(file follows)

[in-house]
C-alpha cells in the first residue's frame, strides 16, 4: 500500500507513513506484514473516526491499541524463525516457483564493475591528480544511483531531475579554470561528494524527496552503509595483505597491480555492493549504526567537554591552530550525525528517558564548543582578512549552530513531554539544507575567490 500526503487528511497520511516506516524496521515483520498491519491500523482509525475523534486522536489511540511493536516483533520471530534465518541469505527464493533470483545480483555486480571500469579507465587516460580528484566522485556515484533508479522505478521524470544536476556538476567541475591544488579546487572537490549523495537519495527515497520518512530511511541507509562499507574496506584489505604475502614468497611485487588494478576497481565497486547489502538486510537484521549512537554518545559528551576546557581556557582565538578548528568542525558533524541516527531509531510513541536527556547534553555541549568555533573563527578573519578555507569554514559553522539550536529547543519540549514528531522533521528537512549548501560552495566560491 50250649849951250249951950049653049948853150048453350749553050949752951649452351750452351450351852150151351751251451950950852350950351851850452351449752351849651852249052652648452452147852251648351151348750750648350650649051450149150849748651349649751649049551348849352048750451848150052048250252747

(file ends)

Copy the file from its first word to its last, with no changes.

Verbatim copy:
[in-house]
C-alpha cells in the first residue's frame, strides 16, 4: 500500500507513513506484514473516526491499541524463525516457483564493475591528480544511483531531475579554470561528494524527496552503509595483505597491480555492493549504526567537554591552530550525525528517558564548543582578512549552530513531554539544507575567490 500526503487528511497520511516506516524496521515483520498491519491500523482509525475523534486522536489511540511493536516483533520471530534465518541469505527464493533470483545480483555486480571500469579507465587516460580528484566522485556515484533508479522505478521524470544536476556538476567541475591544488579546487572537490549523495537519495527515497520518512530511511541507509562499507574496506584489505604475502614468497611485487588494478576497481565497486547489502538486510537484521549512537554518545559528551576546557581556557582565538578548528568542525558533524541516527531509531510513541536527556547534553555541549568555533573563527578573519578555507569554514559553522539550536529547543519540549514528531522533521528537512549548501560552495566560491 50250649849951250249951950049653049948853150048453350749553050949752951649452351750452351450351852150151351751251451950950852350950351851850452351449752351849651852249052652648452452147852251648351151348750750648350650649051450149150849748651349649751649049551348849352048750451848150052048250252747